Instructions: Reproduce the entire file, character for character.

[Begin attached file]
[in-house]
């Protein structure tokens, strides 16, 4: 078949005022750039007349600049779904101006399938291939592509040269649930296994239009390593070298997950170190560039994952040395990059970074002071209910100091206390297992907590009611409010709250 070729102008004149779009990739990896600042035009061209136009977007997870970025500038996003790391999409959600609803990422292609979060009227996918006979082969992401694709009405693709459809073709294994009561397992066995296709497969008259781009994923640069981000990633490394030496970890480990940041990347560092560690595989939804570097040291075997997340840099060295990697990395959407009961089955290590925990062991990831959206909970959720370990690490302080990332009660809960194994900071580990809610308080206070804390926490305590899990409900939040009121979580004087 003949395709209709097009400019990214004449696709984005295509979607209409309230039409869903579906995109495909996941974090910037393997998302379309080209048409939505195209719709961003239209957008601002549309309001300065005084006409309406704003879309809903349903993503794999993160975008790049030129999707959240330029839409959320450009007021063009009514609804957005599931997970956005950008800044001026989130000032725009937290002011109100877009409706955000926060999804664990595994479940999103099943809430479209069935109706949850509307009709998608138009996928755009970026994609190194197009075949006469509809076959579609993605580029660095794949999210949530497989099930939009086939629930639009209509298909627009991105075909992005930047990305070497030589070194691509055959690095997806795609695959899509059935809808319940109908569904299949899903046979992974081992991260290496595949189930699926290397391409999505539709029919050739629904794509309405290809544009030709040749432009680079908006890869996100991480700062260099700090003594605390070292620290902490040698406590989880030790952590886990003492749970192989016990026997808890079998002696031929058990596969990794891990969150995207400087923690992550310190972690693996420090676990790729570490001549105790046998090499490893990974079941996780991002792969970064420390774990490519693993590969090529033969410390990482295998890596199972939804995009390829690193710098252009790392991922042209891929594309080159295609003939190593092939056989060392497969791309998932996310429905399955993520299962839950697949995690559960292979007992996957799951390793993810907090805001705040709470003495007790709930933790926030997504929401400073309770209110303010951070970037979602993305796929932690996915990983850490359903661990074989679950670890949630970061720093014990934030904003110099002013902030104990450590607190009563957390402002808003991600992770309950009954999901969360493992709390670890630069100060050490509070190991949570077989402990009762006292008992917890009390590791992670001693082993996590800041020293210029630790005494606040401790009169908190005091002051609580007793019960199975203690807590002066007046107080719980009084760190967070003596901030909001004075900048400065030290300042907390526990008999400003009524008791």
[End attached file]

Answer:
[in-house]
């Protein structure tokens, strides 16, 4: 078949005022750039007349600049779904101006399938291939592509040269649930296994239009390593070298997950170190560039994952040395990059970074002071209910100091206390297992907590009611409010709250 070729102008004149779009990739990896600042035009061209136009977007997870970025500038996003790391999409959600609803990422292609979060009227996918006979082969992401694709009405693709459809073709294994009561397992066995296709497969008259781009994923640069981000990633490394030496970890480990940041990347560092560690595989939804570097040291075997997340840099060295990697990395959407009961089955290590925990062991990831959206909970959720370990690490302080990332009660809960194994900071580990809610308080206070804390926490305590899990409900939040009121979580004087 003949395709209709097009400019990214004449696709984005295509979607209409309230039409869903579906995109495909996941974090910037393997998302379309080209048409939505195209719709961003239209957008601002549309309001300065005084006409309406704003879309809903349903993503794999993160975008790049030129999707959240330029839409959320450009007021063009009514609804957005599931997970956005950008800044001026989130000032725009937290002011109100877009409706955000926060999804664990595994479940999103099943809430479209069935109706949850509307009709998608138009996928755009970026994609190194197009075949006469509809076959579609993605580029660095794949999210949530497989099930939009086939629930639009209509298909627009991105075909992005930047990305070497030589070194691509055959690095997806795609695959899509059935809808319940109908569904299949899903046979992974081992991260290496595949189930699926290397391409999505539709029919050739629904794509309405290809544009030709040749432009680079908006890869996100991480700062260099700090003594605390070292620290902490040698406590989880030790952590886990003492749970192989016990026997808890079998002696031929058990596969990794891990969150995207400087923690992550310190972690693996420090676990790729570490001549105790046998090499490893990974079941996780991002792969970064420390774990490519693993590969090529033969410390990482295998890596199972939804995009390829690193710098252009790392991922042209891929594309080159295609003939190593092939056989060392497969791309998932996310429905399955993520299962839950697949995690559960292979007992996957799951390793993810907090805001705040709470003495007790709930933790926030997504929401400073309770209110303010951070970037979602993305796929932690996915990983850490359903661990074989679950670890949630970061720093014990934030904003110099002013902030104990450590607190009563957390402002808003991600992770309950009954999901969360493992709390670890630069100060050490509070190991949570077989402990009762006292008992917890009390590791992670001693082993996590800041020293210029630790005494606040401790009169908190005091002051609580007793019960199975203690807590002066007046107080719980009084760190967070003596901030909001004075900048400065030290300042907390526990008999400003009524008791």